When customers sell demand response into a regional capacity market (such as PJM’s Reliability Pricing Model, known as the RPM), how much credit should they earn for agreeing to curtail demand and...
2008 Regulators Forum: Putting Efficiency First
New rate structures prioritize conservation, but will customers buy it?
efficiency and demand in their list of concerns, but now they go way up to the top of the list.
[Duke Energy CEO James] Rogers talks about conservation being the fifth fuel. I think it should be the first fuel. It’s something we all can do. Americans use about twice the amount of electricity that the U.K. uses, and up to 10 times what people in some parts of the rest of the world use. We have a lot of areas where we can conserve.
Pfannenstiel (Calif.): Efficient use of resources has become somewhat more urgent for us all with climate change considerations. We know from virtually all the work that’s been done that efficiency is the cheapest way of reducing greenhouse gas (GHG) emissions. We’re all seeking ways of using our resources more efficiently. The ability to get more from demand response (DR) has eluded us for three decades now, but with the convergence of political will driven by a lot of forces, including global warming and the technology opportunities, this may be the moment we are actually poised to do something about it.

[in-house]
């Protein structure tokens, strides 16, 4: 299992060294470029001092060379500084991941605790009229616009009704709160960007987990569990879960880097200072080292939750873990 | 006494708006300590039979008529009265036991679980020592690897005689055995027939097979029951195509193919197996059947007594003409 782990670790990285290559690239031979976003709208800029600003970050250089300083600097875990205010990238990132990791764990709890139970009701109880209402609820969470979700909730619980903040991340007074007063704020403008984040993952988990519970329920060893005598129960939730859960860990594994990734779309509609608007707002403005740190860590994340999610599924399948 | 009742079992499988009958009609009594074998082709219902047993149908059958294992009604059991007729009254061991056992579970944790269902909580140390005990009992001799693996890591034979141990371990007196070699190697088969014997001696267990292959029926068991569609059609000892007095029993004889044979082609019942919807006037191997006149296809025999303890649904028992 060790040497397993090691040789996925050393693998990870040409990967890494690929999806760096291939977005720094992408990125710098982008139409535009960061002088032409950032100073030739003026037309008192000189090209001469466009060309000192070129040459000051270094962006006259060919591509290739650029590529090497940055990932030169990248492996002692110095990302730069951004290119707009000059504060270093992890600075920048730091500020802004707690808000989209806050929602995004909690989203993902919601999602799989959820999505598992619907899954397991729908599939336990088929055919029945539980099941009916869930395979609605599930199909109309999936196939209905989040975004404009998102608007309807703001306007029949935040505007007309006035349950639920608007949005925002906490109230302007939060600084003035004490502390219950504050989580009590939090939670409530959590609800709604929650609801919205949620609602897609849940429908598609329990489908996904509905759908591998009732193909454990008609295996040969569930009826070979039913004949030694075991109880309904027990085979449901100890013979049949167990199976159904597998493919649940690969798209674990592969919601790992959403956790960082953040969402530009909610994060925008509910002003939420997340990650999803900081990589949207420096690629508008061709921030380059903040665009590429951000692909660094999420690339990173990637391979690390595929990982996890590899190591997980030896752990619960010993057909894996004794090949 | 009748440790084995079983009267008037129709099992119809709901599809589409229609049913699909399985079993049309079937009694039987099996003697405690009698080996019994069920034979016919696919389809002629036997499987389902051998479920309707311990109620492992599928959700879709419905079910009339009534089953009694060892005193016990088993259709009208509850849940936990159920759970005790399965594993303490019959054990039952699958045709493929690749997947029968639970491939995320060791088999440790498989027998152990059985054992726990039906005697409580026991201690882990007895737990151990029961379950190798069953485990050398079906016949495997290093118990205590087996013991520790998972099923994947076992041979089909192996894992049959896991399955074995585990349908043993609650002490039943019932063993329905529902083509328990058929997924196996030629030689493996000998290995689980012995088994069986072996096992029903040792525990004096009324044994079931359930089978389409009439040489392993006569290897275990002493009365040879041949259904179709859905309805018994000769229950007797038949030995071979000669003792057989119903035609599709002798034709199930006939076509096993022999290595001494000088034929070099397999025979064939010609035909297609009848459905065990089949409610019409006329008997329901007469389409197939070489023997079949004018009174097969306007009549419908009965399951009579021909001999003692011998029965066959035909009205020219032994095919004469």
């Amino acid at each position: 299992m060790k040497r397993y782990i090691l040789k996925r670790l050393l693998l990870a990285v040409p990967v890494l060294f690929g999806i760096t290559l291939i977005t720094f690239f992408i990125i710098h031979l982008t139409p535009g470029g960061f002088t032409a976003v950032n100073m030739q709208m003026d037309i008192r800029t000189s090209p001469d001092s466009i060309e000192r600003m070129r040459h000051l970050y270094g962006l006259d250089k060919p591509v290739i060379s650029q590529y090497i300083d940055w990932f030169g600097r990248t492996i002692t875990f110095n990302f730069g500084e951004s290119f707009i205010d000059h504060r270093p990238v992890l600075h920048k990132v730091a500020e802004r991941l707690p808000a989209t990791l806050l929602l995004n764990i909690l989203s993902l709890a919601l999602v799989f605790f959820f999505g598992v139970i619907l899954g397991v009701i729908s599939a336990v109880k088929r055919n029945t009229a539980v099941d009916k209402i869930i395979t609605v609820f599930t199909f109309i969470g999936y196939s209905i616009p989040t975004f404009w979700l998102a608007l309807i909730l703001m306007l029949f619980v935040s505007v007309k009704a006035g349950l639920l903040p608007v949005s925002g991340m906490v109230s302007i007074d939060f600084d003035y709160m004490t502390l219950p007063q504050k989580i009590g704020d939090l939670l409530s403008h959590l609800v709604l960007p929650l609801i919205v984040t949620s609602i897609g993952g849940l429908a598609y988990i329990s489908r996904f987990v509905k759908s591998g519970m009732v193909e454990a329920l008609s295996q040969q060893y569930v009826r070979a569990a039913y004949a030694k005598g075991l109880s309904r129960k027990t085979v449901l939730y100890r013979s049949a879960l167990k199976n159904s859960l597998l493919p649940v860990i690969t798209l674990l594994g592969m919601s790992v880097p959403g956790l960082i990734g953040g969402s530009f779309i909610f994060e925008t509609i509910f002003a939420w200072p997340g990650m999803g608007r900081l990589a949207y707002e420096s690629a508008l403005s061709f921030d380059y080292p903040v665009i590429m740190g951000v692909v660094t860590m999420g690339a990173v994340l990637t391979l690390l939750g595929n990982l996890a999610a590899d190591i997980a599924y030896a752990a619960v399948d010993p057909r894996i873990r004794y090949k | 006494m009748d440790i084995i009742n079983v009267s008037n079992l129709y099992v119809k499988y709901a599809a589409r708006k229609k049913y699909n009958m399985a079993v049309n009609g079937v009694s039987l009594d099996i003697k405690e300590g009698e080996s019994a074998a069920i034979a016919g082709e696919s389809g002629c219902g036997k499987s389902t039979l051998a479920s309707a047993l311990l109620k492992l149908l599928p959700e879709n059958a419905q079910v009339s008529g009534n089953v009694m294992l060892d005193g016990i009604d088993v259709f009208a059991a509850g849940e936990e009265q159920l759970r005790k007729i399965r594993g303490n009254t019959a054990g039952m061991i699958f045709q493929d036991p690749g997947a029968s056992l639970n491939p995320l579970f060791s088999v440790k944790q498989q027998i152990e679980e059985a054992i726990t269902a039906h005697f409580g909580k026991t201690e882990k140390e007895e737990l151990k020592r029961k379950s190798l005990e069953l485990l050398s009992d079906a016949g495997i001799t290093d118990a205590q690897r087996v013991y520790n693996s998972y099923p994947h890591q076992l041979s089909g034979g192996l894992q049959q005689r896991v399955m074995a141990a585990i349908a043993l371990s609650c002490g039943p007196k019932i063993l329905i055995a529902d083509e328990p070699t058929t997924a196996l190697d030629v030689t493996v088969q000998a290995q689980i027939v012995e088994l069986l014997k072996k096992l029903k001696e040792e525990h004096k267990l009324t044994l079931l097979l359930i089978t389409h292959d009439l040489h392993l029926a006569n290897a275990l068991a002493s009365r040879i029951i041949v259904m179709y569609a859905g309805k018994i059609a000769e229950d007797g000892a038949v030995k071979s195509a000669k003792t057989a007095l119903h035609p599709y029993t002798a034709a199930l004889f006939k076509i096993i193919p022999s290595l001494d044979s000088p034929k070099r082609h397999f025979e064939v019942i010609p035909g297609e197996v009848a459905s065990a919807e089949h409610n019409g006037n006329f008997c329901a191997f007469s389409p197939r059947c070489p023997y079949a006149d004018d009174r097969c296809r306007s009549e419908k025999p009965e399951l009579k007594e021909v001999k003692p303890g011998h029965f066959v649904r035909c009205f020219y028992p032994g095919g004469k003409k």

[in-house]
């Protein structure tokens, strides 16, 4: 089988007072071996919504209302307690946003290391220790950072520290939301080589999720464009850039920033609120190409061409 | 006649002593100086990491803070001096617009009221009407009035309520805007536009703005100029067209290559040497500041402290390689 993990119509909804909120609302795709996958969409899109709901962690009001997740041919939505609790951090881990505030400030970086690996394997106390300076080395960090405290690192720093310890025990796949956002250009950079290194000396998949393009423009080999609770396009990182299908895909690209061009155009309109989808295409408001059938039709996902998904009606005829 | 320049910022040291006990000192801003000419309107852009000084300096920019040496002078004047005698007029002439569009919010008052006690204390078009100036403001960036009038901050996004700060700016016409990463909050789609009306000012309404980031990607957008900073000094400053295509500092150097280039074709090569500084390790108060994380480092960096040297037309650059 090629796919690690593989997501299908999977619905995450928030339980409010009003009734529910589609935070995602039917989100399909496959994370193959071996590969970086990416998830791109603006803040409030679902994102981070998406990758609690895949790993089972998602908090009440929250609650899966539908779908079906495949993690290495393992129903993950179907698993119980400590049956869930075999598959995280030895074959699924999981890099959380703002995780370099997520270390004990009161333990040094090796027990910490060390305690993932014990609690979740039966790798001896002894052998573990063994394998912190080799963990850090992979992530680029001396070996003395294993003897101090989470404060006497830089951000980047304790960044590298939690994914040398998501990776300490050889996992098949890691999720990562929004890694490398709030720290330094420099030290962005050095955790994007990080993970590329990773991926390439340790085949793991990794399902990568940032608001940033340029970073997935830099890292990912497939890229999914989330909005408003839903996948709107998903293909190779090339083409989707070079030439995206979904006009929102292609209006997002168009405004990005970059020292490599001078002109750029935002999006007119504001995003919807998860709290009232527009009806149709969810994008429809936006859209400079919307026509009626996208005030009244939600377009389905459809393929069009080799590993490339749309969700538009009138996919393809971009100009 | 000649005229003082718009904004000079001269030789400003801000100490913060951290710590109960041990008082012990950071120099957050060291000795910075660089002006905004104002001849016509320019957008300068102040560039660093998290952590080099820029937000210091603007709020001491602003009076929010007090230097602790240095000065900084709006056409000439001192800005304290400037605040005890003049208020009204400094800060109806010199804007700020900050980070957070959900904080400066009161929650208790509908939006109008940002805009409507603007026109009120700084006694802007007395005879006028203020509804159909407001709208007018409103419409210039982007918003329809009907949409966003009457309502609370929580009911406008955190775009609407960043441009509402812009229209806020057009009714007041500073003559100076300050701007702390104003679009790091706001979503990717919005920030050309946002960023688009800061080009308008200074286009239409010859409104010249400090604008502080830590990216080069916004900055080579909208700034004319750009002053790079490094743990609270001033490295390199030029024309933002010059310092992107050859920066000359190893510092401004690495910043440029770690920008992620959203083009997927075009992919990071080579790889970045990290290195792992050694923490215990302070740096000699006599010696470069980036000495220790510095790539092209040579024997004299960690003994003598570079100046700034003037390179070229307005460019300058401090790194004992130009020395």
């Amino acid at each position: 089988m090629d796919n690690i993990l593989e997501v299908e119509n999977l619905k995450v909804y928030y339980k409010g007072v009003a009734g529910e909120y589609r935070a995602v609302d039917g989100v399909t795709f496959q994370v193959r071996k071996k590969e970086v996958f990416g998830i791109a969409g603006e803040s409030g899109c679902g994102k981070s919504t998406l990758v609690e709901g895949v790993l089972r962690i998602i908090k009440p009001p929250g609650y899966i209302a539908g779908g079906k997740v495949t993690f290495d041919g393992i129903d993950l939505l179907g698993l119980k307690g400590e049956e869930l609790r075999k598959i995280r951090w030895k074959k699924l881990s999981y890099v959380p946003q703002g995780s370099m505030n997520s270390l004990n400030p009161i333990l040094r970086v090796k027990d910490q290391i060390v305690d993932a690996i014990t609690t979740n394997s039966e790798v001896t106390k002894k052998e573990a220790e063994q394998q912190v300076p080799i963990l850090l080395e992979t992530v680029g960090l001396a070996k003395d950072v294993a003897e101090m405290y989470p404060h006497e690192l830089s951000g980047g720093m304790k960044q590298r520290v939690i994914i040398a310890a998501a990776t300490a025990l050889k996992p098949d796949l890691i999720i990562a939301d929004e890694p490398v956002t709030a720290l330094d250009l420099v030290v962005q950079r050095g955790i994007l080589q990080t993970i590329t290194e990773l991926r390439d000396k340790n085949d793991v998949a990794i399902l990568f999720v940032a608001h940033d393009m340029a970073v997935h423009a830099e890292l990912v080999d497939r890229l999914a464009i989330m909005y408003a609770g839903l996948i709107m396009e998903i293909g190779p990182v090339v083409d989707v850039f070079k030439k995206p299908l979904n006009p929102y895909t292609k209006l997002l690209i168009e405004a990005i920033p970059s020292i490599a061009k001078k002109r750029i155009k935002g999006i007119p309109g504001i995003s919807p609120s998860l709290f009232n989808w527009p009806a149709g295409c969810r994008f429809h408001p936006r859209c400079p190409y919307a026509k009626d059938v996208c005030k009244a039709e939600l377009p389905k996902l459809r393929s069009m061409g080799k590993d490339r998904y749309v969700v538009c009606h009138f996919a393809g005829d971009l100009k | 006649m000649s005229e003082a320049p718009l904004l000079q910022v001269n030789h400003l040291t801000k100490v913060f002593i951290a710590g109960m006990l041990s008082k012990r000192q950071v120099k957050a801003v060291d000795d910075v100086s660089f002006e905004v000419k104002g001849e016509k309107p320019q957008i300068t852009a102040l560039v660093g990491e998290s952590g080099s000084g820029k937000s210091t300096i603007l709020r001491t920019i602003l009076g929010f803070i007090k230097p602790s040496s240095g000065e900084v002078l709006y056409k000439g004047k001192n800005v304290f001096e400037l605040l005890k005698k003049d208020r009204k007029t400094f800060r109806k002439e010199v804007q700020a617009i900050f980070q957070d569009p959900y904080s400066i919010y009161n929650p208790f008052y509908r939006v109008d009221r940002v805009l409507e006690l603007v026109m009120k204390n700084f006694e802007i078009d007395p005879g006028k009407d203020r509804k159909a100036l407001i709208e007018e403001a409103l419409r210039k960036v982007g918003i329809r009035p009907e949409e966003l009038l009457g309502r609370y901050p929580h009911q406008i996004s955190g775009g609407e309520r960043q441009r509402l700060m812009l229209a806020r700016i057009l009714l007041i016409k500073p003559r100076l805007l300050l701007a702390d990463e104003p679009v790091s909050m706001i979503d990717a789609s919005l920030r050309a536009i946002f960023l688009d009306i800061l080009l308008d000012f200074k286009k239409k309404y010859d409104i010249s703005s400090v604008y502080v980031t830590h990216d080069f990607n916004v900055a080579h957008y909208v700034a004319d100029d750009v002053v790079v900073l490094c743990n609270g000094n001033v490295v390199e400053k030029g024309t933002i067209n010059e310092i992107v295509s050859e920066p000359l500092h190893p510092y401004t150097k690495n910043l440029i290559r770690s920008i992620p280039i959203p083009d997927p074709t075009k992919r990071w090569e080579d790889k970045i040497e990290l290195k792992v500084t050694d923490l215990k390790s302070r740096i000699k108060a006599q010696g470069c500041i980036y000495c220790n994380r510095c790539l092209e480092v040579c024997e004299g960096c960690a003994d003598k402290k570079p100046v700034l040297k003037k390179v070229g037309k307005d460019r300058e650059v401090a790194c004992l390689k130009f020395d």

Morgan (D.C.) : The convergence of advanced metering and information technologies means we can do things we couldn’t do before, or we can do them cheaper. Combined with the effect of climate change, it’s even more urgent than it’s been in the past.
Ervin (N.C.): It seems to me that [increasing the efficiency of the electric system and optimizing conservation] isn’t necessarily the regulator’s role. I think it’s an outgrowth of a role, at least in the traditionally regulated world, to ensure that customer demand was met at the least cost.
For a good while the cost of supply-side resources has been relatively low. Commodity prices for coal and gas have been relatively low. In recent years a couple of things have changed this equation pretty substantially. First, at least in the Southeast, we’ve seen continued demand growth, which has caused us for the first time in 20 to 25 years to look at adding new baseload resources. Second, the cost of virtually everything used to generate power has gone up. Most people believe that energy efficiency in particular has become a good bit more cost effective than it might have been a number of years ago. So the reason there’s been greater emphasis on energy efficiency is simply because we’ve seen these changes in the overall industry landscape.
Smitherman (Texas): It isn’t that different in Texas, because our TDUs, our transmission and distribution utilities, are still completely regulated. That’s where our legislature has decided to realize our energy efficiency objectives. We got started significantly a couple of years ago at the direction of the legislature to require our wires and poles companies to achieve a 10 percent reduction in the increase in demand through energy efficiency, and we’ve been monitoring, directing and auditing that program. In the last legislative session—and I have to give a lot of credit to the community of energy efficiency aficionados in our state who said 10 percent isn’t enough, we need